Let your client decide whether they want you to:
- Read all of their writing.
- Read only what they feel comfortable sharing with you.
- Don’t read any of their writing.
- You can also ask your client to read aloud what they feel like sharing. This way you can gauge their response, hear their tone, and see their emotions.
Explain the goal of these writing exercises
Make it clear what the goal of the writing exercise is before the client starts. This should prevent frustration and strengthen the client’s resolve to follow through.
The client should not be concerned with anything else except writing a certain amount of words for a certain amount of time. We have found this approach works best with writing exercises.
Instruct your client not to be concerned about:
- Spelling or grammar
- Word use (all curse words allowed)
- Sticking to a topic
- Whether their writing is “any good”
- Anyone else but you reading their writing
- Succeeding or failing
- Writing too much
Know that your client often carries not just their problems within them, but also the solutions. Writing is a way to extract both the problems and the solutions. As a helping professional, you facilitate and guide them through this process.
It is why it’s recommended that you, the practitioner, have done these writing exercises yourself before giving them to a client. Insight is key!
Working with Writing Therapy
Advice from practitioners working with writing therapy:
I’ve been a big believer in writing as a superhighway to the subconscious since I began my practice many years ago. For many people, it can be a great outlet and effective tool. I have found adding a component of ritual is particularly useful as well.
For example, journaling about letting go of trauma or pain is supercharged by adding the ritual of burning the pages when the writer feels like he or she is ready. As the brain registers the literal release of the pain, all the senses become involved and the message of moving past the issue is absorbed fully into consciousness.
– Marilynn Halas
Usually, when I work with writing I like to start the session in a relaxed manner (guided meditation). We will then discuss a subject that I propose and immediately following the clients are given 10-15 minutes to write freely.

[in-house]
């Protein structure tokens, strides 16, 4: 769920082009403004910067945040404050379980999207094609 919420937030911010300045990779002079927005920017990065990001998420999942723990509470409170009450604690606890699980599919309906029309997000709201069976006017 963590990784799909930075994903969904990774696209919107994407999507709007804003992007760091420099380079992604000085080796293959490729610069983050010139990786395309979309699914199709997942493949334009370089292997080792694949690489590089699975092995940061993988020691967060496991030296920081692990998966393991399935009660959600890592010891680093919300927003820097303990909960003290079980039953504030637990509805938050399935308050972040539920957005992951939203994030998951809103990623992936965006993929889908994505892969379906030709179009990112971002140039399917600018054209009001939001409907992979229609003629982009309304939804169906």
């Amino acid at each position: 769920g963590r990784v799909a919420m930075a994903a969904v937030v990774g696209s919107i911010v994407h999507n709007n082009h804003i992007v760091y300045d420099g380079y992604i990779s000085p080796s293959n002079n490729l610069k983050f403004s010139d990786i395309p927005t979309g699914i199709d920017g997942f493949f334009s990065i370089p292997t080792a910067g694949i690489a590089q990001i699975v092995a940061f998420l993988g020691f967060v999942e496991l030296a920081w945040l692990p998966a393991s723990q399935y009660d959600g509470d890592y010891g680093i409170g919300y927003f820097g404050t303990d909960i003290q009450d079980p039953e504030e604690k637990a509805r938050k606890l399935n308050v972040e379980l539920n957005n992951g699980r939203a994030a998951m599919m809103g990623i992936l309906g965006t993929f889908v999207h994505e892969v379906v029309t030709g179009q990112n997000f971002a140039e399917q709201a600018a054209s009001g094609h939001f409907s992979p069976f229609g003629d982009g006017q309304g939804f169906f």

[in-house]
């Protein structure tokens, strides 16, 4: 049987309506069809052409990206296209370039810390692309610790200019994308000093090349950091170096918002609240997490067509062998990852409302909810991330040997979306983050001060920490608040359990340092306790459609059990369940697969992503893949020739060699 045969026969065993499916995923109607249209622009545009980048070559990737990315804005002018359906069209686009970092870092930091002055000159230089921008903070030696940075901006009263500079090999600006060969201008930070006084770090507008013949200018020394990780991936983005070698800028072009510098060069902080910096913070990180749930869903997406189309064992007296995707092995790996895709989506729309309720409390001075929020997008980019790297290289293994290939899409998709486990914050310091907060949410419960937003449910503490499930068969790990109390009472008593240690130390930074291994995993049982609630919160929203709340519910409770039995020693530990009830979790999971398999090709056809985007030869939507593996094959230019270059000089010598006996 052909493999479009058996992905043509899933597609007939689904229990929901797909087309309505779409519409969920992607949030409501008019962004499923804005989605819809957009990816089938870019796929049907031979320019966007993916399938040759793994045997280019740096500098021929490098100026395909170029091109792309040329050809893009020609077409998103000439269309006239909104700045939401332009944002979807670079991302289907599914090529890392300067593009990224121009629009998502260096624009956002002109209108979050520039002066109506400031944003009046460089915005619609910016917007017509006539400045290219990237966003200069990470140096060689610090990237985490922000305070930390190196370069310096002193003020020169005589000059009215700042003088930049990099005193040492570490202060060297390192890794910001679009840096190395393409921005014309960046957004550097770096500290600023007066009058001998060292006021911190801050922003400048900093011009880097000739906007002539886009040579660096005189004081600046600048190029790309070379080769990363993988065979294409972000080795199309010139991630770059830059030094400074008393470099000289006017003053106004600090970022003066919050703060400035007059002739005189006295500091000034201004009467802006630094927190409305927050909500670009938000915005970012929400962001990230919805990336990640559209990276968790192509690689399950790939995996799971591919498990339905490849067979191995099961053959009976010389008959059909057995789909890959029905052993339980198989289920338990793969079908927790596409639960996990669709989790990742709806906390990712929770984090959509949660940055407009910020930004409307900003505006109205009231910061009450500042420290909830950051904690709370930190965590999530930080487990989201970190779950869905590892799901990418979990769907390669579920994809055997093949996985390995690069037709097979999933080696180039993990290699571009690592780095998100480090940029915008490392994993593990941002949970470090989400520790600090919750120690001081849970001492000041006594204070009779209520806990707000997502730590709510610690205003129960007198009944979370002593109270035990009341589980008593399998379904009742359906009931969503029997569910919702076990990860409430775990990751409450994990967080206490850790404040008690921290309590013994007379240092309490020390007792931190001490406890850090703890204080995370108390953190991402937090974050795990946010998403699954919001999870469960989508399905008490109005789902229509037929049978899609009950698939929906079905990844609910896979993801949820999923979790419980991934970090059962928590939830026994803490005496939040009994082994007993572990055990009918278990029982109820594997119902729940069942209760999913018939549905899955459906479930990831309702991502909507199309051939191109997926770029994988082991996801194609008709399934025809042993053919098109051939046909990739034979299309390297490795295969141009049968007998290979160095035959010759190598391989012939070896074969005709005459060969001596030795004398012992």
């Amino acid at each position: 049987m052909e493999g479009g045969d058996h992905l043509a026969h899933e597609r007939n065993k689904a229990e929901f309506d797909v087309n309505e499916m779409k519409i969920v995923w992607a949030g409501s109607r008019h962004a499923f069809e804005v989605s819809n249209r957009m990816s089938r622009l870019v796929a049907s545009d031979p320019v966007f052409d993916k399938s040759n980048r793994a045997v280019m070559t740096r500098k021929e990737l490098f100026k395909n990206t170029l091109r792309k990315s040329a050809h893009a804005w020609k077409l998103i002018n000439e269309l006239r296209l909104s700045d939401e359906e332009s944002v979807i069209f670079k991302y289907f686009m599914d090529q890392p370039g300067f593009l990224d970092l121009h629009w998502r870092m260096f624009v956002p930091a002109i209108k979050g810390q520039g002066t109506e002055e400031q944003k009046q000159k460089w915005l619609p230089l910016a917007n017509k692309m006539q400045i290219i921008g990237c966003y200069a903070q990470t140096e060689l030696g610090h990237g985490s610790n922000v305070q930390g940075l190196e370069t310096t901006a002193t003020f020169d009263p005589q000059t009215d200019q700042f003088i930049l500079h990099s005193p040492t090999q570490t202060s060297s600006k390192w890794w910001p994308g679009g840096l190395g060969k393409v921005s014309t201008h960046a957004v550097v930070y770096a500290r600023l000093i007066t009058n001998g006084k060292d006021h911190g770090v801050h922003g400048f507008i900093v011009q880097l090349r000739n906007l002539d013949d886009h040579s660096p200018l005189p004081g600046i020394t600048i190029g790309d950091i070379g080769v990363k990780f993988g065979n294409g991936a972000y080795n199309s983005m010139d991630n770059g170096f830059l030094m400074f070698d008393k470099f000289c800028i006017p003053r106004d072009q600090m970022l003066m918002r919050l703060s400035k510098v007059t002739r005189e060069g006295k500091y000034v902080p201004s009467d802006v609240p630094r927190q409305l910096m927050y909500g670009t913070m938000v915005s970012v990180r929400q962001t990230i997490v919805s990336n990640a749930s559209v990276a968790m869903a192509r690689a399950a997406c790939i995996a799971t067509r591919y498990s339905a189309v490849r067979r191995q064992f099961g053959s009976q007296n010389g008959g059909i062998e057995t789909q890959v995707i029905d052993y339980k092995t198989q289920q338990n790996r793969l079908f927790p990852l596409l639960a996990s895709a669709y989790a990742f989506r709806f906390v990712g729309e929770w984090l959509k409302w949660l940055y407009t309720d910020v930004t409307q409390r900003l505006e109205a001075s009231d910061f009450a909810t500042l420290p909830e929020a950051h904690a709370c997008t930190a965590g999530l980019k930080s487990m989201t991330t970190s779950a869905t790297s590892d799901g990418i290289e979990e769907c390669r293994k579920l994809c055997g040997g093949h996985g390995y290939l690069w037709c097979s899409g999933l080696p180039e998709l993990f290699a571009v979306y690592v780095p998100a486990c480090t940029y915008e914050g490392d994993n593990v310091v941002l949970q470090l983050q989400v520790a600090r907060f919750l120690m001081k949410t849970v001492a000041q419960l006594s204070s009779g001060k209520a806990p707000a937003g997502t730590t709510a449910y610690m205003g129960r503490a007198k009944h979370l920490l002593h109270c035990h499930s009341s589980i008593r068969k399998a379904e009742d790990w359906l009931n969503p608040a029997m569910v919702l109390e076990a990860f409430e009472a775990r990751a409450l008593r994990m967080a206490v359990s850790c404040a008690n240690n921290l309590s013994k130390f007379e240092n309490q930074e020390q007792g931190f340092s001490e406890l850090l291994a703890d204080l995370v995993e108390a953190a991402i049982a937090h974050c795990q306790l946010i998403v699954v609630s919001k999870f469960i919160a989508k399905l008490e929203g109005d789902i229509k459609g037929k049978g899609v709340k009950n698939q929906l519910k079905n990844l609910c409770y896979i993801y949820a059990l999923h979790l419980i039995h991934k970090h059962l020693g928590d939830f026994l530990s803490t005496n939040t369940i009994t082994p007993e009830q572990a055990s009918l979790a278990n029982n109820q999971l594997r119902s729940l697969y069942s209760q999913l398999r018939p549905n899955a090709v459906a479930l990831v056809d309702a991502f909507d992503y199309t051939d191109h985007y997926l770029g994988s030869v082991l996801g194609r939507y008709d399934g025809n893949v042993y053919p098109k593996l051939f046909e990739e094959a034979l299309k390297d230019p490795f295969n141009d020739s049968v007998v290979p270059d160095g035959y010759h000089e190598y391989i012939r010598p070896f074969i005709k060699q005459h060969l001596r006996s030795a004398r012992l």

Afterwards, the clients in the group who would like to share, read out what they have written within the circle. For the last step, I like to get everybody to share in one word, what they are taking home from the writing session.
– Tiziana De Giosa
A lot of client struggle is with letting go of their addict-life and getting in touch with who they are and where it is they want to go to. For clients, it is useful to have small exercises, (autonomic) goal-oriented, to make the transition from their self-destructive addicted life towards a value-based life.
At this moment, writing is not regularly implemented in therapy sessions. Sometimes I ask clients, to briefly evaluate the day in the evening by writing three things for which they are grateful. I have to note that the intellectual and introspective capacities among clients often differ very much.
I notice that not all of my clients are comfortable expressing their feelings. Some do, some shy away, whilst others just can’t. Of course, in all cases, I use writing therapy little or more depending on the responses I get from them.
I use it as a catharsis tool. I literally call it the ‘vomit’ time!
I ask my clients to write on a topic, which we then read together in order to gain perspectives on the emotions that they have transferred to paper. These are in the form of questions. The brain becomes aware of why a particular, paragraph, sentence or word has been written as it has just been transferred from the subconscious mind. When we read it together, there is a deeper level of understanding to that feeling/emotion.
Stay with the client even if the writing does not make any sense at a conscious level but as a practitioner, we can recognise that the writing comes from a place of hurt, pain, grief and/or happiness and joy. Emotions can cloud writing and it takes time to separate the water from the mud.
This form of therapy helps make the client an expert of their own experience. From a trauma-informed approach, it gives the client/writer the ability to literally re-write their trauma narrative which could be considered the integration phase of trauma recovery.
Also, it allows clients to identify, look up words and use examples which they may not have the confidence to communicate through speech. Research is just starting to catch up now on the healing powers of writing. Writing therapy allows room for story-telling which many cultures engage in and use to pass on their history and traditions. I would imagine from Eastern philosophy this is what one would refer to as “speaking their truth”..
– Anu Krishna
Most of the time, a topic of what to write about will come up during a session. From there they may be asked to do a writing assignment based on what is said.
For example, a client that has 30+ years of sobriety almost killed himself at the age of 21 while driving under the influence. During one of the sessions, he lamented that he wished someone had talked to him about his behavior because he may be in a better place at this point in this life. The accident caused significant spinal injuries so he has some physical deficits associated with gross motor movements.
His assignment was to write a letter to his 21-year-old self to let him know how his life was turning out. My goal was to help him see how much he had accomplished in his life, what he was currently doing, and how the accident contributed in some positive ways as well.